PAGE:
Kathie Klages, 65, was found guilty by a jury in February of a felony and a misdemeanor for denying she knew of Nassar’s abuse prior to 2016 when survivors started to come forward publicly. She also was sentenced to 18 months of probation.

Klages testified at trial, and in a tearful statement Tuesday, that she did not remember being told about abuse. She said she had been seeing a therapist to try to remember the conversations and apologized to victims if they occurred.

“Even when I don’t express it to others, I struggle with what I’ve been accused of and what my role in this tragedy may have been,” she said in court.

Two women testified in November 2018 that in 1997 they told Klages that Nassar had sexually abused them and spoke Tuesday in court ahead of the sentencing. One of the women, Larissa Boyce, testified that Klages held up a piece of paper in front of the then-16-year-old and said if she filed a report there could be serious consequences for Boyce.

“I am standing here representing my 16-year-old self who was silenced and humiliated 23 years ago and unfortunately, all of the hundreds of girls that were abused after me,” Boyce said.

If the case had not involved Nassar, her lawyer has said, Klages would never have been found guilty. Nearly 200 letters were submitted to the judge on Klages’ behalf, her lawyer, Mary Chartier, said in a court filing ahead of the hearing. She noted that Klages sent her granddaughter, daughter and son to Nassar for health care.

“Mrs. Klages was one of thousands of people, including the police and the parents who were present in the room during treatments, who were fooled by a master manipulator with a singular design,” Chartier said.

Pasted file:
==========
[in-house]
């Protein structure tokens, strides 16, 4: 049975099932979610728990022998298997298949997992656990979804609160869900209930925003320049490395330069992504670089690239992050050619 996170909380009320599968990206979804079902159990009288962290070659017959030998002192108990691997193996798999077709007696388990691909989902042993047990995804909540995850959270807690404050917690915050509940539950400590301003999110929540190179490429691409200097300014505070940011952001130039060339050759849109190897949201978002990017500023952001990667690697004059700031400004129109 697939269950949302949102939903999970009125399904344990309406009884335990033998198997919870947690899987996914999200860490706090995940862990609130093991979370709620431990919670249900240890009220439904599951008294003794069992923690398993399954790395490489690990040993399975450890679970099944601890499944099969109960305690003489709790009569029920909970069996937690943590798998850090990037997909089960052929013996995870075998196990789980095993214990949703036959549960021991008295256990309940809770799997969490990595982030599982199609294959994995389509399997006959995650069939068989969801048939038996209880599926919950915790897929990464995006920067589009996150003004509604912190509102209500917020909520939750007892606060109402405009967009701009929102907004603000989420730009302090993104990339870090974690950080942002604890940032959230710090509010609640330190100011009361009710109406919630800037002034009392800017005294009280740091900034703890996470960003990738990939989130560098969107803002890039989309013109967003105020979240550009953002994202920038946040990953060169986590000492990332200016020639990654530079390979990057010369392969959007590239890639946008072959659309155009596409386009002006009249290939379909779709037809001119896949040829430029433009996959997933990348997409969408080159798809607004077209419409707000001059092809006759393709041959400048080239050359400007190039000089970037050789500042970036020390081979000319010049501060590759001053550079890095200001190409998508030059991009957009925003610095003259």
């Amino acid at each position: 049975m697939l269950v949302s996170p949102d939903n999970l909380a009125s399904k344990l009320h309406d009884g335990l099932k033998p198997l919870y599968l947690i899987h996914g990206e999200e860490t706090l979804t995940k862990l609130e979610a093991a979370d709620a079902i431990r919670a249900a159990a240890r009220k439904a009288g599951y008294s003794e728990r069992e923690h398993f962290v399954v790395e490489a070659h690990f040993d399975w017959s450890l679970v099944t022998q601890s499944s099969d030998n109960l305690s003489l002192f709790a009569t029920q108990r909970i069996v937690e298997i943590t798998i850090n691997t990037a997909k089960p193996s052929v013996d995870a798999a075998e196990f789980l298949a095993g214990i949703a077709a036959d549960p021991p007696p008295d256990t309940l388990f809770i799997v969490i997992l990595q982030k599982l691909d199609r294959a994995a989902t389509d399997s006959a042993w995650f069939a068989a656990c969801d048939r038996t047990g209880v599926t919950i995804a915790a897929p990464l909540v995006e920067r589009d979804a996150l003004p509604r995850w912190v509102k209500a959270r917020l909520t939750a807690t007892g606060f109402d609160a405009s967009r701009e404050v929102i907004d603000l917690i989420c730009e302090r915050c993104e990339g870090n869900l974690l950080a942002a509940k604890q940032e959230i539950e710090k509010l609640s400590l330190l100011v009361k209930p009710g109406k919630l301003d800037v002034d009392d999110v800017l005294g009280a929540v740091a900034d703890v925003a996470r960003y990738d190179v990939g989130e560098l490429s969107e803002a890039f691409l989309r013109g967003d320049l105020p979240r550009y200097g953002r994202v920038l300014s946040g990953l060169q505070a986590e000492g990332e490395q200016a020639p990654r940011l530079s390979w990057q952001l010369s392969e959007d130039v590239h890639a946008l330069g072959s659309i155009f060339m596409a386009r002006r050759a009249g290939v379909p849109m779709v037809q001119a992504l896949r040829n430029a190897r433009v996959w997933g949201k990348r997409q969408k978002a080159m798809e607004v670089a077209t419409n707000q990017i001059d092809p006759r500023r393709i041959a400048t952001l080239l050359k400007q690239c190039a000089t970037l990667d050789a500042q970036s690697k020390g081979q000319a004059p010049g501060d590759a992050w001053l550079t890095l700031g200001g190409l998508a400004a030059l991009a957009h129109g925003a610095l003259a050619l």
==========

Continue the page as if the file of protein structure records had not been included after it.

It’s “shameful” to say that Klages could have prevented the scandal, Chartier said.

“Numerous people were told about the procedure — nurses, athletic trainers at other schools, psychologists, doctors and a high school counselor — and they did nothing,” Chartier said, quoting investigation reports. “Most notably, police and prosecutors were aware of the procedures, and they did nothing. To ignore this and claim that Mrs. Klages could have stopped the devastation wrought by Mr. Nassar is just plain false.”

Nassar was sentenced in 2018 to 40 to 175 years in prison for decades of sexual abuse to hundreds of athletes.

Klages is the second person other than Nassar to be convicted of charges related to his serial molestation of young women and girls under the guise of medical treatment. The misdemeanor carried up to a 2-year prison sentence, while the felony carried up to a 4-year prison sentence.

Nassar’s boss at Michigan State, ex-College of Osteopathic Medicine Dean William Strampel, was sentenced to jail for crimes including neglecting a duty to enforce protocols on Nassar after a patient complained about sexual contact in 2014.

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MORE: British gymnastics stars speak up about abuse amid investigation